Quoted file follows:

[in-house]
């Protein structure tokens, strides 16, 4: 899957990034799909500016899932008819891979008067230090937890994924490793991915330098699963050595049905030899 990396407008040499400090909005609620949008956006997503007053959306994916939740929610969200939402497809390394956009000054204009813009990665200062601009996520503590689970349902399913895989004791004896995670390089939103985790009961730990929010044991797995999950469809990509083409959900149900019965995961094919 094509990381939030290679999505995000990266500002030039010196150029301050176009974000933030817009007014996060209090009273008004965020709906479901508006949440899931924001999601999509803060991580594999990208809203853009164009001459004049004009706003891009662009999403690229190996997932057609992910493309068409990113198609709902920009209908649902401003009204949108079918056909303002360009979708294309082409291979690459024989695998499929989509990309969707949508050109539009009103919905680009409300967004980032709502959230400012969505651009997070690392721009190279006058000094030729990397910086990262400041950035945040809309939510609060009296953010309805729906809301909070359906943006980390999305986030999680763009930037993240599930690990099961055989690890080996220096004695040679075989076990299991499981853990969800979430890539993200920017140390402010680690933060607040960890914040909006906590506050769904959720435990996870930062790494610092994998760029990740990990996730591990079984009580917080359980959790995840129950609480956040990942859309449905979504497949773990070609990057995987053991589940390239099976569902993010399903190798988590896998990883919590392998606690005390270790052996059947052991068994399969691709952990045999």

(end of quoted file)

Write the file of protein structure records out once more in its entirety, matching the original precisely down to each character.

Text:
[in-house]
């Protein structure tokens, strides 16, 4: 899957990034799909500016899932008819891979008067230090937890994924490793991915330098699963050595049905030899 990396407008040499400090909005609620949008956006997503007053959306994916939740929610969200939402497809390394956009000054204009813009990665200062601009996520503590689970349902399913895989004791004896995670390089939103985790009961730990929010044991797995999950469809990509083409959900149900019965995961094919 094509990381939030290679999505995000990266500002030039010196150029301050176009974000933030817009007014996060209090009273008004965020709906479901508006949440899931924001999601999509803060991580594999990208809203853009164009001459004049004009706003891009662009999403690229190996997932057609992910493309068409990113198609709902920009209908649902401003009204949108079918056909303002360009979708294309082409291979690459024989695998499929989509990309969707949508050109539009009103919905680009409300967004980032709502959230400012969505651009997070690392721009190279006058000094030729990397910086990262400041950035945040809309939510609060009296953010309805729906809301909070359906943006980390999305986030999680763009930037993240599930690990099961055989690890080996220096004695040679075989076990299991499981853990969800979430890539993200920017140390402010680690933060607040960890914040909006906590506050769904959720435990996870930062790494610092994998760029990740990990996730591990079984009580917080359980959790995840129950609480956040990942859309449905979504497949773990070609990057995987053991589940390239099976569902993010399903190798988590896998990883919590392998606690005390270790052996059947052991068994399969691709952990045999």